It was immediately sheltered in a bucket with a baby blanket inside and another covering the top to give it some peace to rest and to hopefully allow it to recover enough to be re-released as soon as possible. I have experience with hummingbirds and volunteered (who wouldn't?) to monitor it's health. The first step being warmth on a cool spring morning and re-hydration - if necessary. As I prepared some warm sugar water for it, I heard it stirring inside the bucket. Knowing the fragile nature of this species and following the first rule of animal care - first do no harm - I wanted to make sure it did not injure a wing, so I immediately took it to a protected outdoors area behind the museum  in case it began to flap around or hopefully fly away; avoiding an injured or broken wing is the immediate concern. The hummingbird was going no-where for the moment, and simply rested with eyes closed. I then wanted to offer some water/sugar mix from a 1 cc syringe in case it needed some fluids. Aquarist Patrycja Lawryniuk thankfully was able to capture the little fella on camera. 

Just out of the bucket; a little subdued but content

It began to take solution slowly at first, but then very greedily. Thankfully the late spring sun came out just at the right time.

The refreshments and warm sun called for a short nap 

After 15 minutes or so of intermittent rest/feeding, it become much quicker moving and more alert. Eventually it took no more solution, looked around rapidly and flew into some nearby columbine.

It seemed to gather strength and become more alert minute by minute...

It then fed in nearly every flower for several minutes...

 flitting around faster and faster, and then it was gone, after a brief but ultimately successful encounter that I wont soon forget. 

Friday, March 6, 2015

Our new "Oyster Reef Ecosystem" exhibit: striped burrfish, blennies, skilletfish, spider crabs, etc.

Oyster reefs are one of the most productive habitats in the Chesapeake Bay; hundreds of species of aquatic plants and animals grow on and among their shells. The oysters themselves improve water quality and clarity by filter-feeding sediment and plankton out of the water while the natural accumulations of oysters that have settled upon the shells of their previous generations - essentially what constitutes "oyster reefs"- also serve as natural breakwaters that protect shorelines from erosion.

A live oyster reef 
Last April, we partnered with Professor Russell Burke of Christopher Newport University to help him construct one of many artificial reefs he has installed throughout the Bay to help promote settlement and growth of the American Oyster in the wild. Wild oyster populations in the Bay are at an all-time low due to decades of over-fishing. The most critical current obstacles to their recovery are excess nutrients and excessive siltation that smothers the reefs and spat - or young oysters. By placing specially designed concrete "castles" and "diamonds" in strategic positions, spat can settle above the mud, and can now build one-on-another in an ever expanding reef.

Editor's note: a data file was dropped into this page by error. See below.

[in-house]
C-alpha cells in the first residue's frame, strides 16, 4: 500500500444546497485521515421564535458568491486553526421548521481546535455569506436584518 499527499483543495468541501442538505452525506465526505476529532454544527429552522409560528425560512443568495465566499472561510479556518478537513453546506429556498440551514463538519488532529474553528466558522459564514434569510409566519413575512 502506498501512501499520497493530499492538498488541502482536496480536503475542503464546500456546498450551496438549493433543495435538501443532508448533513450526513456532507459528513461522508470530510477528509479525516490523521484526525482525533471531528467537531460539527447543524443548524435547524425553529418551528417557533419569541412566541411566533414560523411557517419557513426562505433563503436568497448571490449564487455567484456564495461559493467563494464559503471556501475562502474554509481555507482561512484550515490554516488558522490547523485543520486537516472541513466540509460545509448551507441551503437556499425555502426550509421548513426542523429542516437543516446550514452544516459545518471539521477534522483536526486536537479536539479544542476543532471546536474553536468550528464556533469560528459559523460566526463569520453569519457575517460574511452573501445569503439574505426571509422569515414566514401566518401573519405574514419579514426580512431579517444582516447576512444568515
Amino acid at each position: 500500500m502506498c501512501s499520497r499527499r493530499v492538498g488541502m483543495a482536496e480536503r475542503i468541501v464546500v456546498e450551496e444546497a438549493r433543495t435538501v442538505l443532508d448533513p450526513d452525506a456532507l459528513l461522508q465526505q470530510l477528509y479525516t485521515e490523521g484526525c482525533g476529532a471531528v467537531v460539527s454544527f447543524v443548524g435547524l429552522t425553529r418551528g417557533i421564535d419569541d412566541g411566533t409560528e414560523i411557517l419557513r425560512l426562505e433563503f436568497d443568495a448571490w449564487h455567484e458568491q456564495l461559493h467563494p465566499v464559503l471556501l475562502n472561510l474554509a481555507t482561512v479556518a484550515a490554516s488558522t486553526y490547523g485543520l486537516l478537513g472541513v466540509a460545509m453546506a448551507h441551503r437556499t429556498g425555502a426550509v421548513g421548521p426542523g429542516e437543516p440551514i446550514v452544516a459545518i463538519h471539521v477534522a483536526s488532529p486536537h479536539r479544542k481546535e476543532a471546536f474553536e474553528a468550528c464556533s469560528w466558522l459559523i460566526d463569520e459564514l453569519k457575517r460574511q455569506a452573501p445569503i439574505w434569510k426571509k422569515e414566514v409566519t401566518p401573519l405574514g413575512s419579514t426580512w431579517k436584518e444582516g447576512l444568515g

"Before" Oyster castle with no oyster growth

"After" Colonized oyster castle

Last month, we constructed an exhibit to represent the "before" and "after" of an artificial reef. The left of the exhibit displays an unsettled diamond while the right side displays a diamond from an artificial reef Dr. Burke placed in the Bay seasons ago; the results are striking. Every square inch of surface area on the "after" diamond is completely covered in massive adult oysters and mussels, as pictured above. All of these shells in turn host: sponges, bryozoans, algae, amphipods, isopods, worms, crustaceans, and a large variety of fishes. It is a complete ecosystem in miniature!

the fishes living inside the oyster reef, 

along with feather blennies Hypsoblennius hentz.

Naked gobies Gobiosoma bosci live in the nooks 
and crannies of the reef.

picking at invertebrates in the oyster reef. 
Grey snapper Lutjanus griseus are effective predators of 
smaller fishes and inverts.

Oyster toadfish Opsanus tau are a stealthy ambush predator 
that often bury in substrate beneath the reef. 

Like the oyster toadfish, mantis shrimp Squilla empusa will hide in tunnels 
  they've dug around the rock, and ambush any prey that come along. 
Hermit crabs (long clawed on top, striped below) are 
very common scavengers in oyster rocks. 

himself with pieces of a beard sponge to blend into its environment. 

By displaying the tangible results of the restoration work, and the richness of the species that rely on them - not to mention the commercial worth of the oysters to humans - we are displaying what is at stake besides the fate of the oysters themselves: the health of the Chesapeake Bay. Once known for its natural riches, it is increasingly known for being a system badly out of balance; a system in which the American oyster once lay at the very heart.